Competition watchdog begins in-depth review of Grab’s proposed Trans-cab acquisition


Grab and Trans-cab have argued that the acquisition will not result in a substantial lessening of competition, citing “minimal overlaps” between them; a lack of prohibitive barriers to entry; and a highly fragmented and competitive rental market.

On Oct 31, 2023, Grab proposed some commitments to address the competition concerns identified by CCCS. 

“CCCS reviewed the commitments proposal and found that, without the benefit of an in-depth review, it was unable to conclude that the commitments proposal adequately addressed the competition concerns CCCS identified,” said the watchdog on Wednesday.

“For example, it did not adequately address the concern that the proposed acquisition may give Grab the ability and incentive to leverage its ownership of the Trans-cab fleet to induce Trans-cab drivers to use Grab’s ride-hail platform, whilst discouraging them from using rival ride-hail platforms.”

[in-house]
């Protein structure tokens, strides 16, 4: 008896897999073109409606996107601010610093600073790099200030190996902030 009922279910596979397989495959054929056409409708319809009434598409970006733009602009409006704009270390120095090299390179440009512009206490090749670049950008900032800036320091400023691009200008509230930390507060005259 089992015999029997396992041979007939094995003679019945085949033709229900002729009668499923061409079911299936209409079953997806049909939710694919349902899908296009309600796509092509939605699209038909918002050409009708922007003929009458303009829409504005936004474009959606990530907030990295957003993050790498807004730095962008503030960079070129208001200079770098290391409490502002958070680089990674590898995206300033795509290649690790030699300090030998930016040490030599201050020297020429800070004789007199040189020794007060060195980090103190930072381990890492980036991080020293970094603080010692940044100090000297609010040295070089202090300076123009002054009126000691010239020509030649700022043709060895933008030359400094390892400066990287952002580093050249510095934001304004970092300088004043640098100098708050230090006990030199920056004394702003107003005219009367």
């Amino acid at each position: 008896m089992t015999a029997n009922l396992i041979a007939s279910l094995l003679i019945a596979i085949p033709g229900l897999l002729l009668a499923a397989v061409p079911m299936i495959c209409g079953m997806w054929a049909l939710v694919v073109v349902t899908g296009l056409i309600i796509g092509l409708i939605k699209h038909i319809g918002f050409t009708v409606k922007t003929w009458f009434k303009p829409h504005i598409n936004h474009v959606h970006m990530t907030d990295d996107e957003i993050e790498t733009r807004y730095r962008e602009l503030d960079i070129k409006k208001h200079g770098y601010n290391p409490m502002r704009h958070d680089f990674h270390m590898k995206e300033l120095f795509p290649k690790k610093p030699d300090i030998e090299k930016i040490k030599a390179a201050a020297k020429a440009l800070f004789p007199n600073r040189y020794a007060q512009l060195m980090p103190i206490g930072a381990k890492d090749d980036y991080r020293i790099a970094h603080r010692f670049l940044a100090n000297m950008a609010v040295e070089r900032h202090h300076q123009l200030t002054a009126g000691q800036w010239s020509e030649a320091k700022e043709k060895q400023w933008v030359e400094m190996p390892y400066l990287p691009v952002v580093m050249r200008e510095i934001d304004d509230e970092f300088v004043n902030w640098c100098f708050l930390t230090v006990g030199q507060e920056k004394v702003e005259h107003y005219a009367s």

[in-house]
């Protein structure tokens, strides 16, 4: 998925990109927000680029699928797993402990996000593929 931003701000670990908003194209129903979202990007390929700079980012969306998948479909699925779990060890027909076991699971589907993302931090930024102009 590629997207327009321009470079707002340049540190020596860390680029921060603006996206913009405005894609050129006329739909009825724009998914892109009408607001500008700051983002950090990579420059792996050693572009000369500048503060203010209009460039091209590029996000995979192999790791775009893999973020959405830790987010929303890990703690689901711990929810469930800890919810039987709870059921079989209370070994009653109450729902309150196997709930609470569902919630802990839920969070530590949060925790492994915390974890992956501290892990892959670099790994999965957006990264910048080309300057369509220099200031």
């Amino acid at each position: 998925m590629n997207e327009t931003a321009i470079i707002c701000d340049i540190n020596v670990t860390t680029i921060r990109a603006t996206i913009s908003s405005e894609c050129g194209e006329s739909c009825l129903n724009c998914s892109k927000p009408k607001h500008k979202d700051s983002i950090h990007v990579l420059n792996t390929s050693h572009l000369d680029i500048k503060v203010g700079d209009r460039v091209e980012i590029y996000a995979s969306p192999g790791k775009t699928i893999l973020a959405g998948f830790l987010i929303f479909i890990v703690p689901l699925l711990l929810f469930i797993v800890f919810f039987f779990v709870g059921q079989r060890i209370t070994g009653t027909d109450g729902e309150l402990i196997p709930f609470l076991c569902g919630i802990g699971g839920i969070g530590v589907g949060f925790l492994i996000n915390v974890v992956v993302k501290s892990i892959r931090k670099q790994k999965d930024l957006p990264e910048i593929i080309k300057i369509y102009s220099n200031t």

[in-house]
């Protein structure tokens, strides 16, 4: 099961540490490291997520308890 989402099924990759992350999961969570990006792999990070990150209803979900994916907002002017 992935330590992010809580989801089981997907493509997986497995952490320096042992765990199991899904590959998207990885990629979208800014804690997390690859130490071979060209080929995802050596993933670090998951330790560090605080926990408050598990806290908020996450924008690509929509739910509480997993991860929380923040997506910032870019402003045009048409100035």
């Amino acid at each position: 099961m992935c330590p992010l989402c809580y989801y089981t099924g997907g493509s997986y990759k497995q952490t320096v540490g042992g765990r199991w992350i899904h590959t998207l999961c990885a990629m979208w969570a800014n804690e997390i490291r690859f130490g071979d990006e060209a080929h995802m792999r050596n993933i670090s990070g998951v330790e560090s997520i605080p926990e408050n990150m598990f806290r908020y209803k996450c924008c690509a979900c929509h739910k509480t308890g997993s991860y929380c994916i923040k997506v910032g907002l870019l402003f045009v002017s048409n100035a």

The tech firm’s proposed commitment duration of two years, as well as their self-policing monitoring mechanism, were also deemed to be insufficient, said CCCS, adding that Grab was informed on Nov 24, 2023 that it could not accept the proposal.

Grab had argued that the merger would ultimately benefit customers and improve driver earnings.

“Digitalising Trans-cab’s fleet will improve driver productivity and taxi availability so that consumers can get a ride more easily,” Grab said in October.

The company also said that Trans-cab drivers will still have the option of being on multiple ride-hailing platforms and pick up street hail rides.



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